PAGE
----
President Obama teed off with New York City Mayor Michael Bloomberg this weekend during his vacation at Martha's Vineyard. While the president has been known to shoot hoops with the best in the NBA, he is apparently more comfortable on the courts than on the greens.
ABC News spoke with sportswriter John Feinstein, author of "Moment of Glory: The Year Underdogs Ruled Golf," about Obama's swing at the Vineyard Golf Club in Massachusetts.
The results are mixed but Feinstein has hope for the president.
"The president has what I'd call a very 'un-practiced,' swing; a good teacher would make a number of changes right away," Feinstein said. "He's very upright, kind of stiff-legged, which makes his swing look stilted. He also looked like he came out of his swing ... also a sign of someone who doesn't play much, moving his body forward as he came through the ball."
Obama plays golf frequently in Washington, D.C., but has admitted that he is "terrible."
"I have been playing golf lately and I don't like my golf swing," Obama said in an interview with a Russian television network a year ago. "It's a game that I keep on thinking I should be good at, and somehow the ball goes this way and that way and never goes straight."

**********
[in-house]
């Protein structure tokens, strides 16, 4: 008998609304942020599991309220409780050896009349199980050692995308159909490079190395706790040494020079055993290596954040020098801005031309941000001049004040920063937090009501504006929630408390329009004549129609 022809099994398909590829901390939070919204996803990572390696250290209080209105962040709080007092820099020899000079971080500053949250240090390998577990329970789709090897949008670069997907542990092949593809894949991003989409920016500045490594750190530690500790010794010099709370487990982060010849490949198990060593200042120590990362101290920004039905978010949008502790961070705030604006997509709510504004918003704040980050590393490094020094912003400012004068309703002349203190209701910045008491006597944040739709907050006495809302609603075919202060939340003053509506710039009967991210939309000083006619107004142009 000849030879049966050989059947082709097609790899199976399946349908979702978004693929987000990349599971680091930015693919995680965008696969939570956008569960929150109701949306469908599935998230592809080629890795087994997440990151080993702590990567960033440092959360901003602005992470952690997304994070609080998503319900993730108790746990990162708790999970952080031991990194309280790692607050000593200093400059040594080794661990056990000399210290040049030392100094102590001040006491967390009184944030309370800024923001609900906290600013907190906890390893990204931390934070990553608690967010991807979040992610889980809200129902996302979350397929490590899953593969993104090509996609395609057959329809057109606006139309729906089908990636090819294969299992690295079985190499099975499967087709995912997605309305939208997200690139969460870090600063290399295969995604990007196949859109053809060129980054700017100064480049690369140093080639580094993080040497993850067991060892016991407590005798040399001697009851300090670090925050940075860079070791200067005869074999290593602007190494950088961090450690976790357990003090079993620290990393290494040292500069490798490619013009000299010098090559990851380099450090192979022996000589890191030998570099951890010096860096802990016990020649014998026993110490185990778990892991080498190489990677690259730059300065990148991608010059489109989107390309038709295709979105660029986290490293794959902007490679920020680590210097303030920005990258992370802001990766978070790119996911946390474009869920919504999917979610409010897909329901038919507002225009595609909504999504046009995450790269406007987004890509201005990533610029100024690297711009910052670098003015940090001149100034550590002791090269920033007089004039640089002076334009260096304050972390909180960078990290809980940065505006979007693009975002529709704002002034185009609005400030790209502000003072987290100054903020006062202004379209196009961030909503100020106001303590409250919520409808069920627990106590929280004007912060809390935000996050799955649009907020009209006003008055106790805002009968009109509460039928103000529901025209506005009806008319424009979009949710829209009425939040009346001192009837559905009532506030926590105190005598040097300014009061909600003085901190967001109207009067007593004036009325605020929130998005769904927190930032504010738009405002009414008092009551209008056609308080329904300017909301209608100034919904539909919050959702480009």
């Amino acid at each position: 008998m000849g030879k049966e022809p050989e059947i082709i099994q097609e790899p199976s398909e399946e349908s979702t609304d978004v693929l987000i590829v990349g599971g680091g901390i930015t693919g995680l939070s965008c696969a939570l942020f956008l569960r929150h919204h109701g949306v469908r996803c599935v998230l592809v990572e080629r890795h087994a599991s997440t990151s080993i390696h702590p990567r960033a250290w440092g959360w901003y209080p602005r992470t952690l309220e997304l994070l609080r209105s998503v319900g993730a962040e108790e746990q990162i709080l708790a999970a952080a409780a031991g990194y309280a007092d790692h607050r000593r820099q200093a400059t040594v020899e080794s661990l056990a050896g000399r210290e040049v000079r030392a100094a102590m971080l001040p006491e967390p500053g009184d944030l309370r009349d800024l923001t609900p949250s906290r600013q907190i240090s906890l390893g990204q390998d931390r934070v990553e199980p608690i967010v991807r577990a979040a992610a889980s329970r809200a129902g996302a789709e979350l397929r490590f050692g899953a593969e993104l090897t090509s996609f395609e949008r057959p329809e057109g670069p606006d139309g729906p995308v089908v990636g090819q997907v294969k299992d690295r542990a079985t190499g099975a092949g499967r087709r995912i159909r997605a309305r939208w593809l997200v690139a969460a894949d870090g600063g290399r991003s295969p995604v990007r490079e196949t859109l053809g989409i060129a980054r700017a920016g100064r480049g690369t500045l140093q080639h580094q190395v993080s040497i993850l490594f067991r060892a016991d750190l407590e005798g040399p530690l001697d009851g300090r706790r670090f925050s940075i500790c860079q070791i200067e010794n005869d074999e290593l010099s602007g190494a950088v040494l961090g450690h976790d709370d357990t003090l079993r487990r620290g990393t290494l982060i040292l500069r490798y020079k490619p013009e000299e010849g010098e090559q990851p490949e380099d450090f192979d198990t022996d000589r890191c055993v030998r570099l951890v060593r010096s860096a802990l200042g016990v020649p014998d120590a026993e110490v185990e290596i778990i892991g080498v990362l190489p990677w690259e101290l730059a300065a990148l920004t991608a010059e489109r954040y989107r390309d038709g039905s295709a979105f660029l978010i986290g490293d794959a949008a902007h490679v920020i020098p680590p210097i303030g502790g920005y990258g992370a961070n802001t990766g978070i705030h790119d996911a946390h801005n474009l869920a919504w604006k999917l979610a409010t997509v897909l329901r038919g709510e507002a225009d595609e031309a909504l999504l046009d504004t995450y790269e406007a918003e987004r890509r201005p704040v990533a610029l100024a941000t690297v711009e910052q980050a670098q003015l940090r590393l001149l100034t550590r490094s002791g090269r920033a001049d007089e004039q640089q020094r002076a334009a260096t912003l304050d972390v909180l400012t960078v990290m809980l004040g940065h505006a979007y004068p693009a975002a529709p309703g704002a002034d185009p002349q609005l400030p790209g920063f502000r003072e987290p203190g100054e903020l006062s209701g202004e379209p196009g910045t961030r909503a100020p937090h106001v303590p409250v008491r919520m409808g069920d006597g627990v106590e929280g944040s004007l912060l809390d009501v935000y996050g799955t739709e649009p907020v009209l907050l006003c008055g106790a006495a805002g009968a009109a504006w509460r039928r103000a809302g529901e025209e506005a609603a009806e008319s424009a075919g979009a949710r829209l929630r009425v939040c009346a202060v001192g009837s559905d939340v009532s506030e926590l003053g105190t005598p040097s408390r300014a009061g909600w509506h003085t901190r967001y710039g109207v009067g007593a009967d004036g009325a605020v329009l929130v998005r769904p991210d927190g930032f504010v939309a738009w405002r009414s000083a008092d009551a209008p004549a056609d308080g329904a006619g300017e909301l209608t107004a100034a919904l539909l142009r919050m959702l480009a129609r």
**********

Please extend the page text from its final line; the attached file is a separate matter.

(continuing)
Feinstein said the president could benefit from golf lessons.
"He looks to me like someone who, if he decided to take lessons and practice a lot, could be a reasonably good player," he said. "He's also lucky that, as a lefty, he gets to play lefty. A lot of kids growing up when he did -- my generation -- were forced to play righty because there were so few lefty clubs."
The White House said the president and Bloomberg spoke about plans for short- and long-term economic growth before hitting the golf course with lawyer Vernon Jordan and White House trip director Marvin Nicholson.
Despite rain and wind, Obama managed to hit the links at least five times on his 10-day family vacation in Martha's Vineyard last week.
So why does the president keep teeing up despite his weak game? It allows him to get "out of the container," the president has said.
"It is the only time that, for six hours, first of all, that I'm outside," he said in an interview with CBS News last year. "And second of all, where you almost feel normal, in the sense that you're not in a bubble."
ABC News' Ryan Creed and Karen Travers contributed to this report.